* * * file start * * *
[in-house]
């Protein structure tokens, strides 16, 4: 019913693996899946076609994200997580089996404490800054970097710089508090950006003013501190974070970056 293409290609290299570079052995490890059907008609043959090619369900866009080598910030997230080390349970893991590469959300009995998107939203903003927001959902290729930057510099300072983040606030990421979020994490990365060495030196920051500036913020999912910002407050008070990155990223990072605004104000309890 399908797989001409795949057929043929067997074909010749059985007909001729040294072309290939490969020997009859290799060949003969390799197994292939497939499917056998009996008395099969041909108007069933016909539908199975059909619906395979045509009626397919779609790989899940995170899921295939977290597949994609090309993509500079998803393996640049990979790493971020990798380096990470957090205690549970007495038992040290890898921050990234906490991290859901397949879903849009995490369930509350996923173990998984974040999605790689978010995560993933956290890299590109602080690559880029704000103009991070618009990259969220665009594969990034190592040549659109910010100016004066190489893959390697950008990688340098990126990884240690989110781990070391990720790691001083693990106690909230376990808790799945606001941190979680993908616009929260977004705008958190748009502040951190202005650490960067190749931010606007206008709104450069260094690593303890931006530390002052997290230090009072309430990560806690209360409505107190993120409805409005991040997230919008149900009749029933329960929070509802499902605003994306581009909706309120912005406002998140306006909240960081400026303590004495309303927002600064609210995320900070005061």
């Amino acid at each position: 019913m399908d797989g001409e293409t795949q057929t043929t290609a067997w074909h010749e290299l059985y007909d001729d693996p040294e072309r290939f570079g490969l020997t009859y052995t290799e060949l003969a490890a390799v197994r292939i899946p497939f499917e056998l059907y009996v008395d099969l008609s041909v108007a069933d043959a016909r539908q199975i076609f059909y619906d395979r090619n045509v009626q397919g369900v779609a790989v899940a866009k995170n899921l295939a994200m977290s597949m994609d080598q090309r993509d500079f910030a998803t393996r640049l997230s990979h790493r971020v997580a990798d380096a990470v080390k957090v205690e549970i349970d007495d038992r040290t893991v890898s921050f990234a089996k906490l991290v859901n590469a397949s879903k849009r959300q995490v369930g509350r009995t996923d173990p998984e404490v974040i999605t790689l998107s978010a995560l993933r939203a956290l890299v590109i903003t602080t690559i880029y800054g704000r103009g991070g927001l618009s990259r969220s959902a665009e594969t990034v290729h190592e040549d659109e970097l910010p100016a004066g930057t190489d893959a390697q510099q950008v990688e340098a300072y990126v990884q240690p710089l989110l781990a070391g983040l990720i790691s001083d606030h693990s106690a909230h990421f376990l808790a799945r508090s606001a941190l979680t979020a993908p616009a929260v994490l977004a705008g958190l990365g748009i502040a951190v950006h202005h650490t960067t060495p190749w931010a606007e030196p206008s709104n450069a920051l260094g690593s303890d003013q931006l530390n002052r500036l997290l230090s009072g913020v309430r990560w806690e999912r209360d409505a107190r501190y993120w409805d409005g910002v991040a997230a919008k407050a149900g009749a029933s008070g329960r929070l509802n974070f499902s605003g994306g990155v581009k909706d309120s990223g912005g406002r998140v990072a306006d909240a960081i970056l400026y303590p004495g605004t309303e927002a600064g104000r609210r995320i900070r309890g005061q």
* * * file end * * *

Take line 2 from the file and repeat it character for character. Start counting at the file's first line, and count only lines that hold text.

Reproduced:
């Protein structure tokens, strides 16, 4: 019913693996899946076609994200997580089996404490800054970097710089508090950006003013501190974070970056 293409290609290299570079052995490890059907008609043959090619369900866009080598910030997230080390349970893991590469959300009995998107939203903003927001959902290729930057510099300072983040606030990421979020994490990365060495030196920051500036913020999912910002407050008070990155990223990072605004104000309890 399908797989001409795949057929043929067997074909010749059985007909001729040294072309290939490969020997009859290799060949003969390799197994292939497939499917056998009996008395099969041909108007069933016909539908199975059909619906395979045509009626397919779609790989899940995170899921295939977290597949994609090309993509500079998803393996640049990979790493971020990798380096990470957090205690549970007495038992040290890898921050990234906490991290859901397949879903849009995490369930509350996923173990998984974040999605790689978010995560993933956290890299590109602080690559880029704000103009991070618009990259969220665009594969990034190592040549659109910010100016004066190489893959390697950008990688340098990126990884240690989110781990070391990720790691001083693990106690909230376990808790799945606001941190979680993908616009929260977004705008958190748009502040951190202005650490960067190749931010606007206008709104450069260094690593303890931006530390002052997290230090009072309430990560806690209360409505107190993120409805409005991040997230919008149900009749029933329960929070509802499902605003994306581009909706309120912005406002998140306006909240960081400026303590004495309303927002600064609210995320900070005061």